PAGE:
Sunday, June 04, 2006

GRP Revisited

We looked at GRP a few months back. The company's stock price had almost doubled then based on strong earnings. The company continued to do well after the first quarter earnings were released. Let us revisit this company to see how the fundamentals look like.

From the 10-Q of GRP gives an overview of why GRP is ticking.

Our business primarily depends on the level of worldwide oil and gas drilling activity, which depends on capital spending by major, independent and state-owned exploration and production companies. Those companies adjust capital spending according to their expectations for oil and gas prices, which creates cycles in drilling activity. Each of our business segments generally tracks the level of domestic and international drilling activity, but their revenues, cash flows and profitability follow the rig count at different stages within these market cycles. Drill pipe demand is also a function of customer inventory levels and typically lags changes in the worldwide rig count. In a rising market, this results in longer lead times for ordered products. In a declining market, customers are contractually required to purchase ordered drill pipe even if they will no longer need that pipe. This creates a situation where some customers have an inventory of excess drill pipe. Drill bit demand and this segment’s earnings and cash flows have closely tracked the worldwide rig count. Within our Tubular Technology and Services segment, there are four product lines: Atlas Bradford premium connections, Tube-Alloy accessories, TCA premium casing and XL Systems large bore connections and services. Results for this segment’s Atlas Bradford, Tube-Alloy and TCA product lines predominantly follow changes in premium tubular markets, including North American offshore drilling (in particular, the Gulf of Mexico) and deep U.S. gas drilling, but short-term demand for Atlas Bradford products also can be affected by inventories at OCTG distributors. The TCA product line also is affected by the level of U.S. OCTG mill activity. This segment’s XL Systems product line generally follows the level of worldwide offshore drilling activity.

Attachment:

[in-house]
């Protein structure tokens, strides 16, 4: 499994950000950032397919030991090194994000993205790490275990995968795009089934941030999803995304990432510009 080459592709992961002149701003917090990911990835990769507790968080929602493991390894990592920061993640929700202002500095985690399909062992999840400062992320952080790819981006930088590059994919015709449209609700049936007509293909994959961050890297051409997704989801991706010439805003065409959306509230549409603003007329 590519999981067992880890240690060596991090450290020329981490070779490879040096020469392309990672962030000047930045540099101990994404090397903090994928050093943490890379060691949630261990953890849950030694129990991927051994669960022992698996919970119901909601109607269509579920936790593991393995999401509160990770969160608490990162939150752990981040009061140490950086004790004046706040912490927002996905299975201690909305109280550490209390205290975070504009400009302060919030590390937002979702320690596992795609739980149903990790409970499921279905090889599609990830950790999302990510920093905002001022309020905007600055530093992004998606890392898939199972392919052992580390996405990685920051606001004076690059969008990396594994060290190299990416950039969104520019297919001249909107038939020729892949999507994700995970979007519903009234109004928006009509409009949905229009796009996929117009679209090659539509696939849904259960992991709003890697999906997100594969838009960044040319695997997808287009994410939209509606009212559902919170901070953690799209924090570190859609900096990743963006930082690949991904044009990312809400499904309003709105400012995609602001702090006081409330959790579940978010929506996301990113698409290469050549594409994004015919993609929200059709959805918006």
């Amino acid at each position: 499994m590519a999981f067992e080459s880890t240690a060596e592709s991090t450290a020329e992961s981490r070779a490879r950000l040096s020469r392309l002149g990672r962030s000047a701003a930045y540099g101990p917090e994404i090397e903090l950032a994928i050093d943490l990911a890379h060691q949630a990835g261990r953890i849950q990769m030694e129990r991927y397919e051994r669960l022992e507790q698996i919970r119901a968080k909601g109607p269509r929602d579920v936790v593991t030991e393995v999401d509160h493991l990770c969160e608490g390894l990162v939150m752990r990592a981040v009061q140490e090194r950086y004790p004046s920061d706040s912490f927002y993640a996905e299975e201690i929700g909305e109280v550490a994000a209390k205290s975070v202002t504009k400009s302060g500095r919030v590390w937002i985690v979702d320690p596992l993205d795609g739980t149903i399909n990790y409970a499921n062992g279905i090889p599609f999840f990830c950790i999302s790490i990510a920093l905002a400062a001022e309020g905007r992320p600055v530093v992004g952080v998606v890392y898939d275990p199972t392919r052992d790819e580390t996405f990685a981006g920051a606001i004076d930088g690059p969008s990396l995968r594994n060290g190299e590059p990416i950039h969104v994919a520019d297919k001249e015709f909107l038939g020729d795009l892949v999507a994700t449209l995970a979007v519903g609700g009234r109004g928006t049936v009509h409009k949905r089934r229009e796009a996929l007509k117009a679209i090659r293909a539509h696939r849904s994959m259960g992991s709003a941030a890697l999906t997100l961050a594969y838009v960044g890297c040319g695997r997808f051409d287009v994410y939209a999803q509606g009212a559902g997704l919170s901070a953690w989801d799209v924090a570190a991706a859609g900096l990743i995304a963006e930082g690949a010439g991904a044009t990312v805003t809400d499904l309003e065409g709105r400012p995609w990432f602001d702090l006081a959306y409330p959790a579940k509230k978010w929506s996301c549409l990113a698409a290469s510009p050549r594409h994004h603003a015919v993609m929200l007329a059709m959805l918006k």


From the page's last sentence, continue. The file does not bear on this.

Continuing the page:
The management sees a strong 2006 with earnings in the 2.4 to 2.6 dollar per share range. The management has been typically been conservative in the past with its predictions and has beaten its own expectations for the most part. Even if the P/E contracts to 20 from the current 26, the company has an upside of about 10% from the current price levels if we go with the high end of the management's forecast for yearly earnings. If the P/E remains at 25, the upside is close to 40%.

The analysts consensus is for the the company to earn 2.87 dollars/share. If this holds true, the company has a potential upside of upto 50% from its current price levels. The company is expected to grow at a fast pace through 2007 as well.

The balance sheets look ok. The only concern is that year over year share holders equity increasing by 15% which is far lower than the EPS growth. The book value of the company is around 8.4 dollars/share. The cash flows from operating activities increased by 72% in 2005 compared to 2004 and this does look healthy.

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